5 Ways to Document Your Joomla Extension
When it comes to creating an extension for Joomla — or any type of software — documentation will always be an important part of that extension’s success.
Good documentation produces:
- A better user experience – No one wants to submit a support ticket or post a question in a forum then wait for an answer that may never come. When your customers can find all of the information they need by reading the manual or by watching video tutorials, they’ll be much happier.
- Fewer support inquiries – With fewer questions, you’ll spend less time and money on support. Instead, you’ll have more time and money to spend on adding new features or creating the next kick-ass extension.
5 Types of Documentation
During more than five years of Joomla development I’ve learned that when it comes to documentation, different customers have different needs. Some people love nothing more than to sit and read a manual from cover to cover. Others love watching video tutorials. A manual alone isn’t enough.
I’ve identified five types of documentation that extensions need. You should implement as many of them as you can.
If you don’t have the time to create all of them yourself, hire someone to help or ask your loyal customers to chip in in return for free upgrades or some other compensation.
The most basic documentation is a manual. Some users will read it from cover to cover; others will keep it for reference. However people plan to use it, the manual should always be well organized with content that’s easy to find.
The manual should always contain:
- Cover page with your company’s name and logo, URL, extension name and links to Support, FAQ, Forum, and Upgrade.
- Table of Contents.
- Short overview.
- Requirements (if applicable).
- Install/uninstall/upgrade instructions.
- Features and how to’s.
Be sure to include a screenshot for each feature; it’s easier to explain if you can show what you’re describing. Also make sure the text is large and avoid light text on a dark background. Create the manual as a Word document and when you’re done, convert it to PDF.
2. Video tutorials
Video tutorials are an awesome way to explain different aspects and features of your extension. Even if you’re not a native English speaker (like me), but your English is good enough, you can still talk on video. And don’t worry about how you sound! Voices always sound a bit strange on video at first, but you soon get used to it. Use a tool such as Camtasia Studio to record yourself while you explain how your product works.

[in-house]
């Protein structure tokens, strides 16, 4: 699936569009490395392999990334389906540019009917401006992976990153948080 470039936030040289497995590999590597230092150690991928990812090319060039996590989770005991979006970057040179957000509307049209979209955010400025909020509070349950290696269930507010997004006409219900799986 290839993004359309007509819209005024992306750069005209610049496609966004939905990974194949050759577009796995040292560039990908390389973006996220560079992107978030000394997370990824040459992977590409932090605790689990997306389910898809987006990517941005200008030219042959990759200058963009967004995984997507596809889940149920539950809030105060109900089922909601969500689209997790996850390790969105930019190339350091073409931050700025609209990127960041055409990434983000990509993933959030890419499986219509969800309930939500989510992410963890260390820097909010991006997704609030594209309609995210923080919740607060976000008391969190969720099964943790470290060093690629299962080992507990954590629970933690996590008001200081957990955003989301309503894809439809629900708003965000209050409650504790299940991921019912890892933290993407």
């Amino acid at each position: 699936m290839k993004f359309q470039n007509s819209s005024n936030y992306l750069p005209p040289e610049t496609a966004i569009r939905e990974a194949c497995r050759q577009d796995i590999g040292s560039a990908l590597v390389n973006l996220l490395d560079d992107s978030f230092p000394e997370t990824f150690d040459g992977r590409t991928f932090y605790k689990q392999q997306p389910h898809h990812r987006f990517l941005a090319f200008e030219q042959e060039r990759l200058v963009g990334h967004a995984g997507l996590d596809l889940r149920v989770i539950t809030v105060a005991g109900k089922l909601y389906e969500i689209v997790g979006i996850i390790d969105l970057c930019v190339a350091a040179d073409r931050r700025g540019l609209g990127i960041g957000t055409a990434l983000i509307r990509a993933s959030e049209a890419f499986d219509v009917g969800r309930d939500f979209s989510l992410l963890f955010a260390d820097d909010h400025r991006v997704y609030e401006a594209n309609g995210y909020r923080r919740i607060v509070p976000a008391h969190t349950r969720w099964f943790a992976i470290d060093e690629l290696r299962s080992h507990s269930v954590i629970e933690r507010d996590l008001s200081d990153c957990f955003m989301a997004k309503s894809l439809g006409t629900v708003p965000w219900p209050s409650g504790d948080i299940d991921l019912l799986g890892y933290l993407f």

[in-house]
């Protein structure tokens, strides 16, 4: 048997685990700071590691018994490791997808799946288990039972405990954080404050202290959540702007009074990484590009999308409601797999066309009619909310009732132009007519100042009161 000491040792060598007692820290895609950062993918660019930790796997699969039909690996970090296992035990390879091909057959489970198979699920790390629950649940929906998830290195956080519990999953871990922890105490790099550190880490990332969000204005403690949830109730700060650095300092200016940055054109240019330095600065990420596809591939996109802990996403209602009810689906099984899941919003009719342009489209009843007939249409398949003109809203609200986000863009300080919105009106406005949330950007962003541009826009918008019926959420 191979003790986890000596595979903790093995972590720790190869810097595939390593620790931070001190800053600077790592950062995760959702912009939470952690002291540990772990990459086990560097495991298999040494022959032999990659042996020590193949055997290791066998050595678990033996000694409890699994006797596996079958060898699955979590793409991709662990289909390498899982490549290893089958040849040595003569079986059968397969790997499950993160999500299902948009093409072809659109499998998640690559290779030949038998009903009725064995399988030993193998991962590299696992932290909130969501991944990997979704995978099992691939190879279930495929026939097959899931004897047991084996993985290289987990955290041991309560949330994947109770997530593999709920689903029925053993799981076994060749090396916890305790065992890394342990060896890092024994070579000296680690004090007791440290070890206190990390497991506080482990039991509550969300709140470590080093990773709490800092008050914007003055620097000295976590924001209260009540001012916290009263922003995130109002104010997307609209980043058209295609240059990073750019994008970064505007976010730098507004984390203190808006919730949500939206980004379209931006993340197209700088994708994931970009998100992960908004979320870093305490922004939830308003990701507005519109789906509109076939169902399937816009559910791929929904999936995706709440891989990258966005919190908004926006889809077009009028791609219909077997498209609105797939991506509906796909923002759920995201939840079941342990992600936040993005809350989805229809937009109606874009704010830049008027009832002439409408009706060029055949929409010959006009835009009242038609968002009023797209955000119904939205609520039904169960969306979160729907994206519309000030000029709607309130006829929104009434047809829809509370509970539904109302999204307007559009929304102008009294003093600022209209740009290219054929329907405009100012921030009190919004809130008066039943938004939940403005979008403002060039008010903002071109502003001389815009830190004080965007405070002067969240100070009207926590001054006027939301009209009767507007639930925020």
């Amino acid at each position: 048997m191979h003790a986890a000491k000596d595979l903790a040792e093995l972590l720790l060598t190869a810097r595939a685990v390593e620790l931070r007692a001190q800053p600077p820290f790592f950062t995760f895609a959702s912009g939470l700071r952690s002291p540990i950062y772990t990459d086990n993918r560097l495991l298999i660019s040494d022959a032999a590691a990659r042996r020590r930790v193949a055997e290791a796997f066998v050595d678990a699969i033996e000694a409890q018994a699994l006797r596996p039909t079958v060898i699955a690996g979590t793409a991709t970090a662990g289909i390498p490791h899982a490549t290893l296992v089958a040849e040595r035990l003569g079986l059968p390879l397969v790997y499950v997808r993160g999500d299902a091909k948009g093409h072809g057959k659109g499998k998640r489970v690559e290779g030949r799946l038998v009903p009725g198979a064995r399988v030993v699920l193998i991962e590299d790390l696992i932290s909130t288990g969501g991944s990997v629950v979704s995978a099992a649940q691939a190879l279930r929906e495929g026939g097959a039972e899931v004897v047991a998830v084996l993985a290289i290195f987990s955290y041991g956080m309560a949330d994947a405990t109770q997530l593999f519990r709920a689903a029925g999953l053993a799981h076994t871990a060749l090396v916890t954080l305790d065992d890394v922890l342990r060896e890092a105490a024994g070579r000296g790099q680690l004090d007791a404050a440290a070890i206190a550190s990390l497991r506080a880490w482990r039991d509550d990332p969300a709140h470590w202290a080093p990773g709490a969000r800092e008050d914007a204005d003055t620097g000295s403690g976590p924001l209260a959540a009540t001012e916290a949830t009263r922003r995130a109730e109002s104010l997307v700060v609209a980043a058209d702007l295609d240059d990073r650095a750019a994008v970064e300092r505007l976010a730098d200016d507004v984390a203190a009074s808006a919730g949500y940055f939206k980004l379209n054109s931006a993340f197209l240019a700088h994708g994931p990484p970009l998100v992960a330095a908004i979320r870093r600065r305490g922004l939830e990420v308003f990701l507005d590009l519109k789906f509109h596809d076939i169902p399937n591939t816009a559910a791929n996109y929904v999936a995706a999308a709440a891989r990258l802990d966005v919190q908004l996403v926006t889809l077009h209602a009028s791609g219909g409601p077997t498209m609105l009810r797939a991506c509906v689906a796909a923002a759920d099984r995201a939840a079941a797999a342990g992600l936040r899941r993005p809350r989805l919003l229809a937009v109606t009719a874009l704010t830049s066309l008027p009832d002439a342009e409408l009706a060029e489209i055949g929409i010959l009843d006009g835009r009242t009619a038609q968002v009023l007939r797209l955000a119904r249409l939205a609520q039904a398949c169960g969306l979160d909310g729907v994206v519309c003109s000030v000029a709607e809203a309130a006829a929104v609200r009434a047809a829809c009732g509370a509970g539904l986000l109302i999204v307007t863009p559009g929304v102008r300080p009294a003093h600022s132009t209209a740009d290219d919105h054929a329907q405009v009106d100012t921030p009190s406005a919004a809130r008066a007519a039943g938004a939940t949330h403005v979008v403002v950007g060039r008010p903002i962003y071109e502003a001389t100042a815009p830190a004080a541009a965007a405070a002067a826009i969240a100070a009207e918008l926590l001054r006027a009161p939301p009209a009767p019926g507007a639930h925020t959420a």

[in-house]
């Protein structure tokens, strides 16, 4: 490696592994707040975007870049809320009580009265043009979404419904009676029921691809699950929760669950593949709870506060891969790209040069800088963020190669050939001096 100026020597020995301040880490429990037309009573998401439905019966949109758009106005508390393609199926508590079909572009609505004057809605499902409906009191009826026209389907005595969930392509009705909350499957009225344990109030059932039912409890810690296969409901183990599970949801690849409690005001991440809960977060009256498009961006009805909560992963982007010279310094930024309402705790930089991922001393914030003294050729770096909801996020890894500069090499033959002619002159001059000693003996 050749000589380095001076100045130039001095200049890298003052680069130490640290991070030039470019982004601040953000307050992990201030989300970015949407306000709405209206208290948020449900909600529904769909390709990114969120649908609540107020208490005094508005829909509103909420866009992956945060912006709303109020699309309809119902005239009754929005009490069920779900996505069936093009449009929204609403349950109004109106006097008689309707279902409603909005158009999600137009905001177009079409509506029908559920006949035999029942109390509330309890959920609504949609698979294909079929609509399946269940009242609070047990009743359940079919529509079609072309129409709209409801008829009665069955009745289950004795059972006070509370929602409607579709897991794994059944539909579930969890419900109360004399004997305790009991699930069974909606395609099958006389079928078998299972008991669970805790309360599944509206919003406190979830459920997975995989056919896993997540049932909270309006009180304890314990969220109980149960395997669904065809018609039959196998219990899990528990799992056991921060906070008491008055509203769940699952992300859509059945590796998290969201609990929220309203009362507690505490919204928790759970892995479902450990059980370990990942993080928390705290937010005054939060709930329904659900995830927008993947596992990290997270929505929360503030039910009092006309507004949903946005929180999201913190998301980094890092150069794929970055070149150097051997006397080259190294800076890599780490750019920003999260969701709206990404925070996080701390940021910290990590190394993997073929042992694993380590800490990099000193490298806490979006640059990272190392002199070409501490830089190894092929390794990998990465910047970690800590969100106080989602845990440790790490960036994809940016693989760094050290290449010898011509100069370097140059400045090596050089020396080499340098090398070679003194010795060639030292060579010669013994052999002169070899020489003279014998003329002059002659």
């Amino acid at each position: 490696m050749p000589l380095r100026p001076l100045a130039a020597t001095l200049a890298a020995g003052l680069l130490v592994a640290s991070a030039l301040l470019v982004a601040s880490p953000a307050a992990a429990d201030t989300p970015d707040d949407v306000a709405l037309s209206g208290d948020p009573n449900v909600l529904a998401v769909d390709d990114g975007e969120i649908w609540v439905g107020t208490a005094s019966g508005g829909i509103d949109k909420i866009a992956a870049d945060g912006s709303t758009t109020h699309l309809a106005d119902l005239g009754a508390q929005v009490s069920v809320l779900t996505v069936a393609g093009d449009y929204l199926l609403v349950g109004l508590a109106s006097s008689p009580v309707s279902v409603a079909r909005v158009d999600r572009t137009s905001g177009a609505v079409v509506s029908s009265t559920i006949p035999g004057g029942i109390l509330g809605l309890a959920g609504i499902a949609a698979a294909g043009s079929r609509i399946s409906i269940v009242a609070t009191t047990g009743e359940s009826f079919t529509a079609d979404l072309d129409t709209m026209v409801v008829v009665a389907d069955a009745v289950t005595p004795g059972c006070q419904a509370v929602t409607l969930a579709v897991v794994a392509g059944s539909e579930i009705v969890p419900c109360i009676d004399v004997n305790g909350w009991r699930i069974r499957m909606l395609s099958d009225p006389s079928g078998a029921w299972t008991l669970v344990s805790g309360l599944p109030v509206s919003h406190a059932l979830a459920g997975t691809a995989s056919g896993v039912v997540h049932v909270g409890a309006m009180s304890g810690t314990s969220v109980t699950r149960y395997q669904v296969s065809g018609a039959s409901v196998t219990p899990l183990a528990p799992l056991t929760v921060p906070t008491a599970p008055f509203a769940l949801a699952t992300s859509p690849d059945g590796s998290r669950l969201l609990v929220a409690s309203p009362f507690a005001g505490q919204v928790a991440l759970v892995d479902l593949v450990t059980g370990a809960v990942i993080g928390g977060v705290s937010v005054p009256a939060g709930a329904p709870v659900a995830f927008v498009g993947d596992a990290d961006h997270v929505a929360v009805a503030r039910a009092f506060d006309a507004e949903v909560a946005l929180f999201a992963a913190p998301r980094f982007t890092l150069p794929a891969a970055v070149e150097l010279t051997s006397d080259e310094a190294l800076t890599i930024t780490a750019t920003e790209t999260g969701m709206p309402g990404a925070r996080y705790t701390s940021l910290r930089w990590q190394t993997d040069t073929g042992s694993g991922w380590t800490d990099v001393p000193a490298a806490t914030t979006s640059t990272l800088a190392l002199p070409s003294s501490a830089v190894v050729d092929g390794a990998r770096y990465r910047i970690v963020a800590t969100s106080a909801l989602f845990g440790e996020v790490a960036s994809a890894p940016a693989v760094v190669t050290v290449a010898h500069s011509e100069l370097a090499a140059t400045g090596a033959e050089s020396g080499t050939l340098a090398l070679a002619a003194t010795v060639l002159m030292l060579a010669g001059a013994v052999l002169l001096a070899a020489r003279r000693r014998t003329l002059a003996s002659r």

Once you’re done, in addition to placing the videos on your site, consider linking your video tutorial on the extension’s backend where it’s needed most. Your customer might not come back to your site to view video tutorials so make it easier for them. At iJoomla.com, we started adding links to our video tutorials on most of our extensions a couple of years ago and our customers really love it.
OS training recently released OSToolBar, an extension that shows a video button on your Joomla backend. It’s the same concept of the links to videos on iJoomla products but is used for general core Joomla features. I believe this is a beginning of a trend that will continue to develop and I hope will become standard in the Joomla community.
3. Tool tips
A tooltip is the small “hover box” that appears above an element when a user places the cursor on it. It’s an easy way to educate users about the functions on a page.
There are two common ways to add a tooltip on Joomla extensions:
- Adding an info icon that shows the tooltip when hovering;
- Adding the tool tip to the field label (Joomla’s default.)
I prefer the first approach. Few users know that they can hover over the field label and they don’t know the tooltip is present until they do hover. An icon is much clearer.
One cool approach that I take is to copy the field description from the manual. It keeps everything consistent and means that I don’t have to it write twice. I write the manual first, describe all the fields, then let my developers know which tooltip goes where.
Many developers misuse the tooltip. Instead of providing the information they need to use the element it describes, they only repeat the field label.
The right way to write your tool tip:
Describe what the field does and explain how to use it. So if you’re asking for an API, tell the user where to find it. If you’re asking the user to upload a file, tell them which file types are supported and the maximum size.
Wrong way to write your tool tip:
Repeat the field name.
4. Written Tutorials
If you know that your customers are asking similar questions, direct them to a tutorial with steps and images whenever they come up on your forum or support system. This will save you both a lot of time. Here’s an example for a written tutorial we created for iJoomla Ad agency, we've included a video as well for the ones who prefer a video.
A wiki is a site or software that allows users to collaboratively create and edit web pages. You can enter the content yourself or let your customers contribute.
I haven’t had a chance to create a wiki on iJoomla.com yet, but the wikis I’ve seen other developers use have been great. A good example is the wiki page for hwdmediashare: http://documentation.hwdmediashare.co.uk/wiki/Main_Page
Keep your documentation up-to-date .
If you make changes to the extension, make sure you update your documentation as well, especially if the changes are significant
Leave it to the end.
You will be making changes to your extensions during the development — even at the last minute — so leave the documentation work to the very end, as the last step before the release.
Writing good documentation saves you time and money, and makes your customers happy. What other documentations methods are you using?